By taking the testimony of two beings whose reasoning faculties are faulty we do not obtain the testimony of one complete person with a perfectly functioning rational faculty—such is Islamic arithmetic! By this logic, if the testimony of two women is worth that of one man, then the testimony of four women must be worth that of two men, in which case we can dispense with the testimony of the men. But no! In Islam the rule is not to accept the testimony of women alone in matters to which men theoretically have access. It is said that the Prophet did not accept the testimony of women in matters of marriage, divorce, and hudud. Hudud are the punishments set down by Muhammad in the Koran and the hadith for (I) adultery—stoning to death; (II) fornication—a hundred stripes; (III) false accusation of adultery against a married person—eighty stripes; (IV) apostasy—death; (V) drinking wine—eighty stripes; (VI) theft—the cutting off of the right hand; (VII) simple robbery on the highway—the loss of hands and feet; (VIII) robbery with murder—death, either by the sword or by crucifixion.
On adultery the Koran 24.4 says: "Those that defame honourable women and cannot produce four witnesses shall be given eighty lashes." Of course, Muslim jurists will only accept four male witnesses. These witnesses must declare that they have "seen the parties in the very act of carnal conjunction. Once an accusation of fornication and adultery has been made, the accuser himself or herself risks punishment if he or she does not furnish the necessary legal proofs. Witnesses are in the same situation. If a man were to break into a woman’s dormitory and rape half a dozen women, he would risk nothing since there would be no male witnesses. Indeed the victim of a rape would hesitate before going in front of the law, since she would risk being condemned herself and have little chance of obtaining justice. "If the woman’s words were sufficient in such cases," explains Judge Zharoor ul Haq of Pakistan, "then no man would be safe." This iniquitous situation is truly revolting and yet for Muslim law it is a way of avoiding social scandal concerning the all-important sexual taboo. Women found guilty of fornication were literally immured, at first; as the Koran 4.15 says: "Shut them up within their houses till death release them, or God make some way for them." However this was later canceled and stoning substituted for adultery and one hundred lashes for fornication. When a man is to be stoned to death, he is taken to some barren place, where he is stoned first by the witnesses, then the judge, and then the public. When a woman is stoned, a hole to receive her is dug as deep as her waist—the Prophet himself seems to have ordered such procedure. It is lawful for a man to kill his wife and her lover if he catches them in the very act.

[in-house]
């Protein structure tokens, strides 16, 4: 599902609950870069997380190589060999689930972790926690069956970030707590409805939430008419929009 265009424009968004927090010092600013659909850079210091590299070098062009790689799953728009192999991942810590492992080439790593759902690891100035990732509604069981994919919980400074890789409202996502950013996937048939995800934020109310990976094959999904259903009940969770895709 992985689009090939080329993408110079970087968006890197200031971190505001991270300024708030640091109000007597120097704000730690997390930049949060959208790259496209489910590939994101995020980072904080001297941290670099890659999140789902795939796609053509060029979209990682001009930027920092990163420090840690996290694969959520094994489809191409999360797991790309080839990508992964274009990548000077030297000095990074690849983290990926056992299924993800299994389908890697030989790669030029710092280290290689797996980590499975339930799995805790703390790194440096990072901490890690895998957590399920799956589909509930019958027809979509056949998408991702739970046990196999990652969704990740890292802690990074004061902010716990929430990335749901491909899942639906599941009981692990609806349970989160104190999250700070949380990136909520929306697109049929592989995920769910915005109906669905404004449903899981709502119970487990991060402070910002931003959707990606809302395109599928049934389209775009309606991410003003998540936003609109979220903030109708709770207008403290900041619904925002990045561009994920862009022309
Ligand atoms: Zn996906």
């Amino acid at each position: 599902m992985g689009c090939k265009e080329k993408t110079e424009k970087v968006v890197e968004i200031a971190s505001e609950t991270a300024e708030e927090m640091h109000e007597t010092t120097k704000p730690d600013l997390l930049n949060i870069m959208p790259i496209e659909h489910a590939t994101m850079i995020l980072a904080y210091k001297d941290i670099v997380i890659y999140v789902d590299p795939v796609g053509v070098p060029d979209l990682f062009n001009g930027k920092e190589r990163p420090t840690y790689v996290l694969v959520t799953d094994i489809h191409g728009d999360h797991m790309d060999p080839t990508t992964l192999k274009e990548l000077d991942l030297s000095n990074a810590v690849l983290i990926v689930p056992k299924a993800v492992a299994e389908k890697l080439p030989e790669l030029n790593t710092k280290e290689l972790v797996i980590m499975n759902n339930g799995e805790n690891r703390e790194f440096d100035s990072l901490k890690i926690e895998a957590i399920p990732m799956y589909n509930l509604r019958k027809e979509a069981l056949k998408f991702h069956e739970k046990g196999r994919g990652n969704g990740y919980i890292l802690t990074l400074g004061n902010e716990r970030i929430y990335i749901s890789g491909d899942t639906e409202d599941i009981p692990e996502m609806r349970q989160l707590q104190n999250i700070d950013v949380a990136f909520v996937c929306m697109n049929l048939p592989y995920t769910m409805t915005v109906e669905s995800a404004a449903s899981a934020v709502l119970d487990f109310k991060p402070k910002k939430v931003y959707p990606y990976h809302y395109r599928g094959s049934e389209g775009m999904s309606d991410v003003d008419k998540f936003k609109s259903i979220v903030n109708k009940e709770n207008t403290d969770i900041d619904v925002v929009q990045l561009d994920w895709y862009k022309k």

In the case where a man suspects his wife of adultery or denies the legitimacy of the offspring, his testimony is worth that of four men. Sura 24.6: "If a man accuses his wife but has no witnesses except himself, he shall swear four times by God that his charge is true, calling down upon himself the curse of God if he is lying. But if his wife swears four times by God that his charge is false and calls down His curse upon herself if it be true, she shall receive no punishment." Appearances to the contrary, this is not an example of Koranic justice or equality between the sexes. The woman indeed escapes being stoned to death but she remains rejected and loses her right to the dowry and her right to maintenance, whatever the outcome of the trial. A woman does not have the right to charge her husband in a similar manner. Finally, for a Muslim marriage to be valid there must be a multiplicity of witnesses. For Muslim jurists, two men form a multiplicity but not two or three or a thousand women.